Oktoberfest tourists show off the original 40-ouncers.

Oktoberfest tourists show off the original 40-ouncers.

If celebrating another country’s holiday involves consuming great amounts of alcohol, Americans are all too happy to get multicultural. Be it St. Patrick’s Day, Mardi Gras or Cinco de Mayo, if there’s beer, bier or cerveza, we’re there. Who cares about the meaning of the holiday in its country of origin? Just slap on a sombrero, green shamrock or other holiday-appropriate accessory and get to drinking!

Perhaps no foreign celebration excites American beer enthusiasts like Oktoberfest. Just look at the Big Gulp-sized beer steins! The first Oktoberfest was planned in 1810 as a wedding reception and horse race for a Bavarian king. But when the ale started flowing, it quickly became the main attraction. The party tradition has stuck, and, barring a few wars and cholera outbreaks, beer-drinkers have gathered in the same field in Munich, Germany, every year since.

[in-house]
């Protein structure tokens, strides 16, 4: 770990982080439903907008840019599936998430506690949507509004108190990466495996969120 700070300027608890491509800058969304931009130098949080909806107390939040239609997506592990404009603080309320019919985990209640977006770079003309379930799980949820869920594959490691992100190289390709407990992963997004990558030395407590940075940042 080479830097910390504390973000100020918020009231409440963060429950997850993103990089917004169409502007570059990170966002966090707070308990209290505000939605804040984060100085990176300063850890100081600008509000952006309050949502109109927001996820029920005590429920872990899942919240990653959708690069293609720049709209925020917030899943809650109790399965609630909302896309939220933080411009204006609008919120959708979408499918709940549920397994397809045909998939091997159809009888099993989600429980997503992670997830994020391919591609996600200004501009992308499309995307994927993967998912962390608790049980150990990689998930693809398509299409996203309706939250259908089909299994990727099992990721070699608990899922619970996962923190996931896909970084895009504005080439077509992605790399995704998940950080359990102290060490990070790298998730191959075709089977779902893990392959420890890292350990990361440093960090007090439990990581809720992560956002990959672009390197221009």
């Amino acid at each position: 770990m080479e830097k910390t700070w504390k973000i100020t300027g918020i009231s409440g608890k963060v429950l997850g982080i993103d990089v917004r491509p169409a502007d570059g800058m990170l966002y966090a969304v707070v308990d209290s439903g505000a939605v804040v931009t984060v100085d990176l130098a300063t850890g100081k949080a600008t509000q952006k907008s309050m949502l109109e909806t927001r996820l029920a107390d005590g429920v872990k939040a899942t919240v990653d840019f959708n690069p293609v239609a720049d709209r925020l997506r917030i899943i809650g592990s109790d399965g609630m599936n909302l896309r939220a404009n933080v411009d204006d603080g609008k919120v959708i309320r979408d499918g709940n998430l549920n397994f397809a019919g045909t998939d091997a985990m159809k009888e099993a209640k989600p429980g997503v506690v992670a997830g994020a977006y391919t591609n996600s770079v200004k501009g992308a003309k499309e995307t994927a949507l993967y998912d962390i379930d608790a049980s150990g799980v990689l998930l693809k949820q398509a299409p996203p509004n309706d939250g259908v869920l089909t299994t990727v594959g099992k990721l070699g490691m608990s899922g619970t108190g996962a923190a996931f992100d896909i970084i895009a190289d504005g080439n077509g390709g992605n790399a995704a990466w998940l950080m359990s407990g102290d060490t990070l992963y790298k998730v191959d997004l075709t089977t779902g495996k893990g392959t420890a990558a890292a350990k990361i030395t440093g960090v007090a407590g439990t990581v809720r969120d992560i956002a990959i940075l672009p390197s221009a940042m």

Of course, Oktoberfest events have multiplied throughout the world since then. The Sacramento Turn Verein has hosted this German tradition in our town for 37 years. There’s always rousing music and dancing by groups like Alpen Band California and Camtia Schuhplattler to help revelers maintain the giddiness of the beer buzz. If a dancer gets too dizzy doing the chicken dance, there are heavy German meats and breads for sale to settle the stomach. And when it’s time to sober up, the hot coffee will be waiting at the Vienna Kaffeehaus.

Oktoberfest comes to Sacramento on Friday at 6 p.m. and on Saturday at 5 p.m., with dancing until 11 p.m. both nights. Admission is $10. Lederhosen are optional at the Sacramento Turn Verein, located at 3349 J Street. Call (916) 442-7360 for more information.